NCPA - National Center for Policy Analysis

Road to Nowhere

November 21, 2011

Economists have long recognized the value of infrastructure.  Highways, bridges, airports and canals are the conduits through which almost all goods are transported.  But the kind of infrastructure spending the government has been indulging in since 2008 is unlikely to produce much of a stimulus as it is not timely, targeted or temporary -- three requirements recognized by Larry Summers, former Obama advisor, for effective stimulus, says Veronique de Rugy, a senior research fellow at the Mercatus Center.

With regard to timeliness, infrastructure improvement is difficult to make happen quickly because it is notorious for being a multistage process.

  • Each project requires money to be made available, and only after that time can the process of planning, bidding, contracting, construction and evaluation get underway.
  • Famous projects, such as the Big Dig in Boston and the Capitol Hill Visitor Center in Washington, D.C., are almost always plagued with delays and are completed several years later than the initial projections.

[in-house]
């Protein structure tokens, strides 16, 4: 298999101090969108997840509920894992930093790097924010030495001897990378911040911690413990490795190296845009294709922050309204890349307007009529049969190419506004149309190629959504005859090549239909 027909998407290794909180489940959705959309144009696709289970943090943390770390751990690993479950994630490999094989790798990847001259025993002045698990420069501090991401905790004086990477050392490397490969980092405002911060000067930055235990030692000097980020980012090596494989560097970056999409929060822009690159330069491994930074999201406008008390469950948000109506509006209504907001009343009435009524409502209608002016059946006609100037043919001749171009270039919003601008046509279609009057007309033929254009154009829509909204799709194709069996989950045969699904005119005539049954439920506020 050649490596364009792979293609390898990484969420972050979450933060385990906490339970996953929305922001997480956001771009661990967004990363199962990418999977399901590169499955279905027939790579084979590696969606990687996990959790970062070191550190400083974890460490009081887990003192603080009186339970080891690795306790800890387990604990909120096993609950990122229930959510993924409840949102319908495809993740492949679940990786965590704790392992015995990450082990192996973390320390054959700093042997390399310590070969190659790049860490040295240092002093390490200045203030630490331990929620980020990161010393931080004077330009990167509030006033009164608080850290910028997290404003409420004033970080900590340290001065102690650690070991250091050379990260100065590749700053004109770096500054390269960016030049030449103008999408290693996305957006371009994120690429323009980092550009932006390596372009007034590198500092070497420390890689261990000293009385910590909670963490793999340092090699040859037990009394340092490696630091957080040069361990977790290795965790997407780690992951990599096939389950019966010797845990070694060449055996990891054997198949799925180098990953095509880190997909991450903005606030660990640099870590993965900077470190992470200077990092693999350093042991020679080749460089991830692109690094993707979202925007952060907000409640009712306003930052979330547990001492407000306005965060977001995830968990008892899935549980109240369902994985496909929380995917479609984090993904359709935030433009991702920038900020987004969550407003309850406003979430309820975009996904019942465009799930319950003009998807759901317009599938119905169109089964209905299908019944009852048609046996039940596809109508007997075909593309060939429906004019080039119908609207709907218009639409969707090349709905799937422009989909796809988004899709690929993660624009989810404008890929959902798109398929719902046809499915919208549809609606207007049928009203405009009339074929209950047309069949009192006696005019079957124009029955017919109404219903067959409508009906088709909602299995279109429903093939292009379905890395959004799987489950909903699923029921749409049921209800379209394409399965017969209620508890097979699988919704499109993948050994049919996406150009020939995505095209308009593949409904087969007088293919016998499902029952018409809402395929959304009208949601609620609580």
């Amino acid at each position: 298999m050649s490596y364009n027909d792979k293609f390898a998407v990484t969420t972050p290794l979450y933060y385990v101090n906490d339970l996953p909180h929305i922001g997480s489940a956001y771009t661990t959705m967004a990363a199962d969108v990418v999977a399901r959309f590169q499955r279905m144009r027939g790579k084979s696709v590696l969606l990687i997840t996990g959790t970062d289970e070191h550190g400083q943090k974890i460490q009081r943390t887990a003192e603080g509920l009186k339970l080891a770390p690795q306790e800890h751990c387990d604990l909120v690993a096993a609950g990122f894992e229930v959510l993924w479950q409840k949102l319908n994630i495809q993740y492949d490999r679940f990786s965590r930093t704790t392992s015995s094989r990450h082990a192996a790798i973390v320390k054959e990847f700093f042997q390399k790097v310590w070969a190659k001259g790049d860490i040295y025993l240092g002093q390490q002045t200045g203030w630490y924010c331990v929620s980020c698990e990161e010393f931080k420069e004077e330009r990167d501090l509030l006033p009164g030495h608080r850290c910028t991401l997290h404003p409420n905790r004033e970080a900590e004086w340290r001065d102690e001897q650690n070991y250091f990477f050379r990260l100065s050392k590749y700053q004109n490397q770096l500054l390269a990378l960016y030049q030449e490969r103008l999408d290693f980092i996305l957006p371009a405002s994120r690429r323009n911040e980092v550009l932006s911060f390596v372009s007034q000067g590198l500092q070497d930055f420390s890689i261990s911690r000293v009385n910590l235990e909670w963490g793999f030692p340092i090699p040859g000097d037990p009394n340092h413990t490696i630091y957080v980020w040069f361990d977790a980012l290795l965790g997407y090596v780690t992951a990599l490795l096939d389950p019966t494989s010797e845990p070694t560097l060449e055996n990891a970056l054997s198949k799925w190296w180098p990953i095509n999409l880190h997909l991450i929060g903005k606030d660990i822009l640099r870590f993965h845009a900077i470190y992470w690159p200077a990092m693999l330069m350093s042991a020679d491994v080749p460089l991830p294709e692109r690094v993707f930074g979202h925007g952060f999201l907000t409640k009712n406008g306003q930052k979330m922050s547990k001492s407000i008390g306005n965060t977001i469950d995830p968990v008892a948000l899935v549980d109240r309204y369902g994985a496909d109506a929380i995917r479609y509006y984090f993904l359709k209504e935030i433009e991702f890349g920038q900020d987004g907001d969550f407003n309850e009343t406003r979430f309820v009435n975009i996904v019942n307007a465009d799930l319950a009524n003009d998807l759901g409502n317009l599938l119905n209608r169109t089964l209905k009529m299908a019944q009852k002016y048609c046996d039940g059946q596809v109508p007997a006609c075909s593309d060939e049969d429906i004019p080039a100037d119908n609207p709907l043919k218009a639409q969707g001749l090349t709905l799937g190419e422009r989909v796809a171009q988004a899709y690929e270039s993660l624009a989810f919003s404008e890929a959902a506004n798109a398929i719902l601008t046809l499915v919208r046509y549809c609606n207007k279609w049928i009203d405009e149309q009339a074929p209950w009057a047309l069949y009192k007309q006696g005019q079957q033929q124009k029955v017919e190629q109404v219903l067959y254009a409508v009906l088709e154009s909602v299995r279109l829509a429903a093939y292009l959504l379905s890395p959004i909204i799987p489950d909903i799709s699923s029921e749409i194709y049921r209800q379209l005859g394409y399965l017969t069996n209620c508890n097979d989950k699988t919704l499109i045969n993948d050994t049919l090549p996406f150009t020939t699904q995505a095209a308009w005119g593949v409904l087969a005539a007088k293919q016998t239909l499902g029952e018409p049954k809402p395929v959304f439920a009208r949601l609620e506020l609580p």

• Of course the process of updating infrastructure can only begin when the money has been designated -- according to the Government Accountability Office, as of June 2011 only 62 percent ($28 billion) of Department of Transportation infrastructure money from the 2009 stimulus had actually been spent.

Furthermore, even when the spending is finally allocated, it is often targeted such that its stimulative effects are minimized.  Inherent in needs for updated infrastructure is that those cities and regions that use commercial pathways the most are the most productive.  Thus, infrastructure needs are greatest in areas where unemployment is above average, meaning that well-targeted infrastructure updates will avoid low-income, high-unemployment areas.  However, according to Keynesian economics, these poor areas are those where stimulus is most needed and most effective.

Finally, infrastructure stimulus is rarely temporary, as it creates a self-perpetuating commitment on the part of the government to maintain and repair in future years what it builds now.  The stimulus was layered on top of the $265 billion average annual expenditure on infrastructure -- projects that are famous for fraud and cost overruns that are so consistent, they ought to be predictable.

Source: Veronique de Rugy, "Road to Nowhere," Reason Magazine, December 2011.

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